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In a US federal court, assuming that the defendant, namely a US government official, failed to respond to a civil complaint within the 60-day period following the service of the compliant —

When filing a request for entry of default (NOT a motion for default judgment) against that US government defendant —

Does the plaintiff first need to serve the request on the defendant's attorney (i.e., the US attorney for the district), e.g. by certified mail, then obtain the return receipt, and only then file the request with the court together with the return receipt and a "certificate/proof of service"?

Or is it permitted to file the request for entry of default with the court AT THE SAME TIME of serving it on the defendant, and therefore the plaintiff may be able to file the proof of service with the court only after the entry of default was already executed by the clerk?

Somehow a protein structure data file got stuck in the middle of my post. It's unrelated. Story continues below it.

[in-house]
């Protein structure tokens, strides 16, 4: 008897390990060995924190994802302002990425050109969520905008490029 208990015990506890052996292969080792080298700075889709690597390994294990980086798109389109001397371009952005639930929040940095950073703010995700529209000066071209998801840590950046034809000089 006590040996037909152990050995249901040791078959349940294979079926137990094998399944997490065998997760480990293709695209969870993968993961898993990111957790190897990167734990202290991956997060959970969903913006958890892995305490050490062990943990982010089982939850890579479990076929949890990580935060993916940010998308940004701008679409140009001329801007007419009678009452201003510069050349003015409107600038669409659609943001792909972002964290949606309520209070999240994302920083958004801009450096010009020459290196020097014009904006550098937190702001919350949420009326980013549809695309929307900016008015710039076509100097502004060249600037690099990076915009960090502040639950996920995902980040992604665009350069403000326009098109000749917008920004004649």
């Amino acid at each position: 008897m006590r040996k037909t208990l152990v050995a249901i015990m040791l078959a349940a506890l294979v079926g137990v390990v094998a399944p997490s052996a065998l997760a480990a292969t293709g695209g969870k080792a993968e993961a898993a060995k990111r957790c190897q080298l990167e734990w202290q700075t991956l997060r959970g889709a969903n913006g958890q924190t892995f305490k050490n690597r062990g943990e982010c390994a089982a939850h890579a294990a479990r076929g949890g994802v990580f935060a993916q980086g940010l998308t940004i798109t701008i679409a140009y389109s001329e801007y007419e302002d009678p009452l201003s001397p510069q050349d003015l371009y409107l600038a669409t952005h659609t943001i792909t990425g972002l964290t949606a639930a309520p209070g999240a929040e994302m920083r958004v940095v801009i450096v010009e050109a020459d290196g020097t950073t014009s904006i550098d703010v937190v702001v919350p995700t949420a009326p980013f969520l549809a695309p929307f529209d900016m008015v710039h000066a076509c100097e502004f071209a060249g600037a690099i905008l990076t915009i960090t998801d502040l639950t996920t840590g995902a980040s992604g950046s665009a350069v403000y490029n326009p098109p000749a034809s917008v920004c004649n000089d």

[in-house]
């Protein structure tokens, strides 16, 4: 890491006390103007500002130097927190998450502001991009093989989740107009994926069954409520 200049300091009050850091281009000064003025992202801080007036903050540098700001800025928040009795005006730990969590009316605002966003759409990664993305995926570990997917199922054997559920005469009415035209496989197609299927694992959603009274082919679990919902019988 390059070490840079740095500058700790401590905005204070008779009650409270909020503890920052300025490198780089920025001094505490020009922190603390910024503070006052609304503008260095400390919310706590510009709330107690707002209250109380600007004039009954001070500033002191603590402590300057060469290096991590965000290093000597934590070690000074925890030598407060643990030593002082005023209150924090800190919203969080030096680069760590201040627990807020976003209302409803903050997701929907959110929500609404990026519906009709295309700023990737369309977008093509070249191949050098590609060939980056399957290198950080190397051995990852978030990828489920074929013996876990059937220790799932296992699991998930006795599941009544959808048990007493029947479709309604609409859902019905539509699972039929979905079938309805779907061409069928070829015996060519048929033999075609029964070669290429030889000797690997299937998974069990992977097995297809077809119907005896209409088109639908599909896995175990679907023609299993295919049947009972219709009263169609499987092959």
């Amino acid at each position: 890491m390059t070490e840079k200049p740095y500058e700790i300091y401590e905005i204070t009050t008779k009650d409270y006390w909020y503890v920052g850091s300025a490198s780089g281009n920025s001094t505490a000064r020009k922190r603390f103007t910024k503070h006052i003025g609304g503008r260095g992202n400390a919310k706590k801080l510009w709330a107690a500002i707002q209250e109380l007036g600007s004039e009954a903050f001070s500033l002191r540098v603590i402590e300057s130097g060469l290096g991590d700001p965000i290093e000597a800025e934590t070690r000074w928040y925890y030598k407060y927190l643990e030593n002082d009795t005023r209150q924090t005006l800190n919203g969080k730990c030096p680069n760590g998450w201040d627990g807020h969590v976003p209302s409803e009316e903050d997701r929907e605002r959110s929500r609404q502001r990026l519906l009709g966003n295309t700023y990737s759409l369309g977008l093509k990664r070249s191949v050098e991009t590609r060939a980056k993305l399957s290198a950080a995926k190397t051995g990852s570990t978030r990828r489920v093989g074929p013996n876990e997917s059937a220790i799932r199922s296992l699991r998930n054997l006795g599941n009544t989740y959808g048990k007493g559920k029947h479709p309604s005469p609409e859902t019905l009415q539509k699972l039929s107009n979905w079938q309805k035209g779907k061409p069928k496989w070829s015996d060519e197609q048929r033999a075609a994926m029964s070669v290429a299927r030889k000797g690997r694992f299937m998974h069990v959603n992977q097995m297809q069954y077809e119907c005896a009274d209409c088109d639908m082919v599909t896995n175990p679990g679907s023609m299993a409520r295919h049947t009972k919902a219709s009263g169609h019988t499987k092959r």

If only the former timeline is the permitted order of execution, then — does it not allow the defendant to hurry and try to file a response after the expiration of the 60-day deadline, and therefore prevent the entry of default which is mandated by Fed. R. Civ. P. 55(a)?

Is this order of execution mandated by law, or is it just a matter of convention (different federal courts seem to insist on different timelines)?

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  • Filing a response after the permitted time requires permission from the court, as I understand it, and is a matter of the discretion of the court, whether a formal entry of default has been filed or not. I don't have sources to hand on this, so this is not presented as a full answer. Sep 23 at 18:25
  • Is it actually required to do the process in the order I described in my OP? I.e. first serve the defendant's attorney with the request, get the proof of service, and only then file the request and the proof of service with the court?
    – rapt
    Sep 23 at 19:29

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